Cholesterol 101: What You Need to Know
Cholesterol is a waxy type of fat, or lipid, which moves throughout your body in your blood. Lipids are substances that do not dissolve in water, so they do not come apart in blood. Your body makes cholesterol, but you can also get it from foods. Cholesterol is only found in foods that come from animals
When it comes to your health, cholesterol isn’t always a bad thing. In fact, it plays an important role in maintaining your health, especially your heart health. That’s why you need to understand what your cholesterol levels mean to you.
What is cholesterol?
Cholesterol is a lipid, a waxy fat-like substance that circulates in your blood. Your body needs it to function because cholesterol helps build cells, digest fats, and make vitamins and hormones.
Too much cholesterol, though, can be harmful to your heart. High cholesterol can lead to plaque buildup in your arteries and is a major risk factor for coronary heart disease, heart attack, and stroke. That risk increases even more if you smoke or have diabetes or high blood pressure.
Here’s how the American Heart Association (AHA) breaks down the two sources of cholesterol:
- What your body makes naturally. Your liver makes the cholesterol your body needs to function.
- What you eat. Dietary cholesterol comes from animal proteins, such as meat, poultry, and dairy products. Because animal protein is also high in saturated fat and trans fat, these foods can trigger your liver to produce more cholesterol than it normally would make. This extra cholesterol can lead to unhealthy cholesterol levels for some people.
Managing your cholesterol
The good news is that you can do something about high cholesterol, also known as hyperlipidemia. To take charge of your cholesterol, follow the three Cs recommended by the AHA: check, change, and control.
Check your cholesterol
To know your risk posed by cholesterol, you have to know your cholesterol numbers. A simple blood test, known as a lipid panel or lipid test, can check for the following cholesterol levels:
- High-density lipoprotein or HDL. Also known as the “good” cholesterol, HDL can help clear your arteries of cholesterol buildup. A good HDL is more than 40 mg/dL.
- Low-density lipoprotein or LDL. Known as the “bad” cholesterol, LDL is what can build up and clog your arteries. An LDL of less than 100 mg/dL is considered normal.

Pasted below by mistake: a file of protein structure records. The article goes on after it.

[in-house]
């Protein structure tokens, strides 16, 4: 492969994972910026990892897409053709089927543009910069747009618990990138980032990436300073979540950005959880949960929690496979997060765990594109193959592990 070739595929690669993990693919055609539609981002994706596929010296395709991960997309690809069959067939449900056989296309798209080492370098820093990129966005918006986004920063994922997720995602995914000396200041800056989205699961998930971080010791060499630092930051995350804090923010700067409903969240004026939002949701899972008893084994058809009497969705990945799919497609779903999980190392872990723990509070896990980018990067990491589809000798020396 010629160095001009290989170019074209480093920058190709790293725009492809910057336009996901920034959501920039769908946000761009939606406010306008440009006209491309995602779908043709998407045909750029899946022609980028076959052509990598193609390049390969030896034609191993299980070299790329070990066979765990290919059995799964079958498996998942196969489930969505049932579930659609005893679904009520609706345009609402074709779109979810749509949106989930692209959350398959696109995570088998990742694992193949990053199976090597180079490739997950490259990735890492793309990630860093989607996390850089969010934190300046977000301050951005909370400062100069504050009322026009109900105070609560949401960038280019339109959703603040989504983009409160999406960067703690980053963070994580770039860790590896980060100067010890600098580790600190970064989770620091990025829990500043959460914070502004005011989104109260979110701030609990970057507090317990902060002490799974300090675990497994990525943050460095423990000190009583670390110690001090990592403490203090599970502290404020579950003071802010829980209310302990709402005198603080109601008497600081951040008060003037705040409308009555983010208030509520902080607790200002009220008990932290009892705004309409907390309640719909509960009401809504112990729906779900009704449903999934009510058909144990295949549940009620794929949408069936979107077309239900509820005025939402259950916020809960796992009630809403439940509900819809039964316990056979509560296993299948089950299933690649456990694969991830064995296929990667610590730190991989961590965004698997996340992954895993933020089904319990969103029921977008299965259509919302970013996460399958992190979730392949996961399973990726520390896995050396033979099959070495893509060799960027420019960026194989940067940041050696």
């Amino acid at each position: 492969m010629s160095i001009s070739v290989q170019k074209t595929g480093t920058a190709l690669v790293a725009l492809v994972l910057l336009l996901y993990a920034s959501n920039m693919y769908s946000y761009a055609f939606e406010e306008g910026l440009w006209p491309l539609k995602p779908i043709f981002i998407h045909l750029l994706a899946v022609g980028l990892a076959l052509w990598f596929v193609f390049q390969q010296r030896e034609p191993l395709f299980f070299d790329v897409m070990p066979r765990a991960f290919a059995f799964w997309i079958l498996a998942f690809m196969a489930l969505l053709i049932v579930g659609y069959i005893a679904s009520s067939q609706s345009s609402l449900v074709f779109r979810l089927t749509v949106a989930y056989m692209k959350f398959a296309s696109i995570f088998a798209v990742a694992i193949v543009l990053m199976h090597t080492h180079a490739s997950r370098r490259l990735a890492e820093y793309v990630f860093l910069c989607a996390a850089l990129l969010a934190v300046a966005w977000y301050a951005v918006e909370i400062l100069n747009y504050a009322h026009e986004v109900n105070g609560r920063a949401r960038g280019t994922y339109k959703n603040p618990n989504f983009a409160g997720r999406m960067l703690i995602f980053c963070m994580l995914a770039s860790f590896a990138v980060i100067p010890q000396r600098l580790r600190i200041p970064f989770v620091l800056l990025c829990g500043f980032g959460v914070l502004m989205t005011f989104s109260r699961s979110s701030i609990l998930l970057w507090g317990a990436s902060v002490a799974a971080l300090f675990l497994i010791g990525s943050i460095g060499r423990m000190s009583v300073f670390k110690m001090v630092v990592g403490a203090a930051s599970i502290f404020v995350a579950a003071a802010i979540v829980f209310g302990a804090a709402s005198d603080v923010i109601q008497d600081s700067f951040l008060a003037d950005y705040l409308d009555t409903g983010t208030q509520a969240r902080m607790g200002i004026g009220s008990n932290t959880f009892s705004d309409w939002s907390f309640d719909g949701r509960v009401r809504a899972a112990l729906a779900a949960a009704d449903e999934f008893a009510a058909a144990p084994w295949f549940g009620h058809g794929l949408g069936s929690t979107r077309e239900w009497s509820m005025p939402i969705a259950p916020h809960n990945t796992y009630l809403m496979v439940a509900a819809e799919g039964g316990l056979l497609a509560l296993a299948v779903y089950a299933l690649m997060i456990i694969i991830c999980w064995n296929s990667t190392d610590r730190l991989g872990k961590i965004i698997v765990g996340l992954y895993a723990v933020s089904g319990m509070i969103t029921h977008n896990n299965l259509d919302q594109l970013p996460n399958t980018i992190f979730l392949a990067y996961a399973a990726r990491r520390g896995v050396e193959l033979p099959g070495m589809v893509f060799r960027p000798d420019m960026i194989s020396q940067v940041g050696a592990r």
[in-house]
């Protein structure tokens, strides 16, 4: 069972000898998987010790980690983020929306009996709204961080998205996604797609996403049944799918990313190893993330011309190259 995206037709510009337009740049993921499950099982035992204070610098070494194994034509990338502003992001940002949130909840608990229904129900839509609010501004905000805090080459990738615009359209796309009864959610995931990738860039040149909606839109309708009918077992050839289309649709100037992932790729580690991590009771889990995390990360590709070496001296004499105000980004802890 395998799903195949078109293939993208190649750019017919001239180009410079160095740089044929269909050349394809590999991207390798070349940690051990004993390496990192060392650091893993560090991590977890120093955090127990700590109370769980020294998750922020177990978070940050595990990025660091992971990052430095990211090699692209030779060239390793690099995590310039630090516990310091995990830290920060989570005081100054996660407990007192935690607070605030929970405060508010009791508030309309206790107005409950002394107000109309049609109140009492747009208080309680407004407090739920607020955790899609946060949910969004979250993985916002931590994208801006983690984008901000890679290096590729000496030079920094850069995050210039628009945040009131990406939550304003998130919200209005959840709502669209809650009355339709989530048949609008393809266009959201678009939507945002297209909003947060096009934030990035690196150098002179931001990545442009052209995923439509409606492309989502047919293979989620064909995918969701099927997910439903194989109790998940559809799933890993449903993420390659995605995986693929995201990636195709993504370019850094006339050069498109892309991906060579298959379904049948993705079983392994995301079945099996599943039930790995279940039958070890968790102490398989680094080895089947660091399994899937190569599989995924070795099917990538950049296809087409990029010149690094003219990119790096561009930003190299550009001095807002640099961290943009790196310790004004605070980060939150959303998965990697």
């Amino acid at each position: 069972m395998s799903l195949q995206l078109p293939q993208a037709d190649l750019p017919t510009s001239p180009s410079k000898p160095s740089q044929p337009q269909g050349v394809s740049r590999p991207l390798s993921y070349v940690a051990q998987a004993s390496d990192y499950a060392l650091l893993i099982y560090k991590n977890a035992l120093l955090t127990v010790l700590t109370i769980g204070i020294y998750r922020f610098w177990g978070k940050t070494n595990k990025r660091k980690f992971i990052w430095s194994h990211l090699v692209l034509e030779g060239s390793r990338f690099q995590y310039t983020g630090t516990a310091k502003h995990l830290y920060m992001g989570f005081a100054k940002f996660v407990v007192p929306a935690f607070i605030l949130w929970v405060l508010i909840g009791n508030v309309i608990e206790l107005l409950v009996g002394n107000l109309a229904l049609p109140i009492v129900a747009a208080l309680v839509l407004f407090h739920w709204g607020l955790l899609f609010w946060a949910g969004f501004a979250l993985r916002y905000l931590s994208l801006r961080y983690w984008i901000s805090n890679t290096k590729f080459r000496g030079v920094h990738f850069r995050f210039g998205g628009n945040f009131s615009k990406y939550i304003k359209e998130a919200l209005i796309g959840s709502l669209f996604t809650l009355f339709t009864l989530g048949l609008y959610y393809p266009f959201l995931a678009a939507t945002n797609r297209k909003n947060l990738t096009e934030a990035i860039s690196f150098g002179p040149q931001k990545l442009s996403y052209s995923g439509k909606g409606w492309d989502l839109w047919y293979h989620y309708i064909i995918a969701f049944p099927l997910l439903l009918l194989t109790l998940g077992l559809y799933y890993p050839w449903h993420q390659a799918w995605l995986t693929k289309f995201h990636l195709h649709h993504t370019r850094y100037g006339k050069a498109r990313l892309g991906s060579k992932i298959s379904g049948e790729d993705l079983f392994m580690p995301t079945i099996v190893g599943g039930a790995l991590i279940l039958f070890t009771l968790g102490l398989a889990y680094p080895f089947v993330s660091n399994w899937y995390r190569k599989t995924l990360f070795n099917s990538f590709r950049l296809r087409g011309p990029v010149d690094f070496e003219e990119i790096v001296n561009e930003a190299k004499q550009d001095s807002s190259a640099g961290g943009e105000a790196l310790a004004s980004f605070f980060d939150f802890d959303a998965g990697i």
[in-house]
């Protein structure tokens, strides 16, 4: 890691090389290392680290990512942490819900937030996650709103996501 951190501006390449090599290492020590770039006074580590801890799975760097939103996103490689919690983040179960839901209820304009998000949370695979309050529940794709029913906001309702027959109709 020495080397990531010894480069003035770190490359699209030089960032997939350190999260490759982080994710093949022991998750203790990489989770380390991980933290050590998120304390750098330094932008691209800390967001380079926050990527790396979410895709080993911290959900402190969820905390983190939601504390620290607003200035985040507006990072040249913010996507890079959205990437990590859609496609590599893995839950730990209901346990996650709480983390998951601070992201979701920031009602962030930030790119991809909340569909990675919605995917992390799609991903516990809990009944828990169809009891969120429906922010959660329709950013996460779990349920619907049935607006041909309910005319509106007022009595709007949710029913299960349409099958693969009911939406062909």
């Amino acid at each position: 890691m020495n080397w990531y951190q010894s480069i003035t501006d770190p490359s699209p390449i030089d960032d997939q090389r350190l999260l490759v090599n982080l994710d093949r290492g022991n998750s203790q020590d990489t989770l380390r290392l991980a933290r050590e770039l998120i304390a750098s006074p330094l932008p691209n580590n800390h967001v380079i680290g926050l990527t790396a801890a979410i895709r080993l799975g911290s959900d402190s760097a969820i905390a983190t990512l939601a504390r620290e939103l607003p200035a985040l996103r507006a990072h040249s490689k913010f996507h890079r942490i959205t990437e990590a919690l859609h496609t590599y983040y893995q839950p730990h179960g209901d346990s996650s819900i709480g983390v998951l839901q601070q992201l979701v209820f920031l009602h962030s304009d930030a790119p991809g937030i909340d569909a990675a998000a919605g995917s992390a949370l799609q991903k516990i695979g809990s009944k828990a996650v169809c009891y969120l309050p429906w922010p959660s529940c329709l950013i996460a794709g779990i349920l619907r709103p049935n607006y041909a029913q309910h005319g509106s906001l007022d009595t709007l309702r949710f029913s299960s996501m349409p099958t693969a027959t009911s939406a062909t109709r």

- Total blood cholesterol. Also known as blood serum levels, total blood cholesterol is calculated by adding your HDL and LDL levels plus 20% of your triglyceride level. For most people, a total cholesterol level of less than 200 mg/dL is considered normal.
- Triglycerides. Part of your total cholesterol, triglycerides are another type of lipid found in your body. High levels of triglycerides can cause your arteries to harden and thicken. This can lead to heart disease, heart attack, or stroke. Normal triglyceride levels are typically below 150 mg/dL.
Cholesterol 101: High-cholesterol foods to avoid
The most common cause of high cholesterol is an unhealthy lifestyle. This can include: Unhealthy eating habits, such as eating lots of bad fats. One type, saturated fat, is found in some meats, dairy products, chocolate, baked goods, and deep-fried and processed foods
- Full-fat dairy. Whole milk, butter and full-fat yogurt and cheese are high in saturated fat. …
- Red meat. Steak, beef roast, ribs, pork chops and ground beef tend to have high saturated fat and cholesterol content. …
- Processed meat. …
- Fried foods. …
- Baked goods and sweets. …
- Eggs. …
- Shellfish. …
- Lean meat.
Change your habits
Diet and lifestyle can impact your cholesterol levels.
- Follow a heart-healthy diet. Eat a variety of nutrient-dense foods, including fresh fruits and vegetables, whole grains, and lean proteins. To choose nutrient-dense packaged foods, look for the American Heart Association’s Heart Check
- Stick to healthy dietary fats. These include olive oil or canola oil. Avoid saturated fats and trans fats.
- Get regular exercise. The CDC recommends getting at least 2 hours and 30 minutes of moderate exercise every week to keep your cholesterol in check.
- Quit smoking. Because smoking damages your blood vessels, this increases your risk of heart disease and stroke.
- Limit or avoid alcohol. Alcohol can raise both cholesterol and triglyceride levels. If you want an alcoholic drink, consider red wine. In moderation, it can increase good HDL cholesterol, according to a study published in Clinical Nutrition.
How to Control your cholesterol with medication
While dietary and lifestyle changes can help many people reduce high cholesterol levels, some people may also need to take medications to get their cholesterol to healthy levels.
Cholesterol-lowering medicines include:
- Statins. The most commonly prescribed drug to control cholesterol, statins slow down the liver’s cholesterol production. They also help the liver remove cholesterol from your blood.
- Bile acid sequestrants. These medications help remove cholesterol from the blood.
- Niacin. Also known as nicotinic acid, niacin is a B vitamin. Prescription niacin can increase good cholesterol while lowering bad cholesterol and triglycerides. It works by blocking the enzyme that makes cholesterol in your liver.
- Fibrates. They help reduce triglycerides.
- PCSK 9 inhibitors. This injectable medicine is mainly used to lower cholesterol in people with familial hypercholesterolemia, a genetic condition that causes very high LDL cholesterol levels.
Check with your doctor to determine what options make sense for you.
That’s all for Cholesterol 101: Anything else we left out?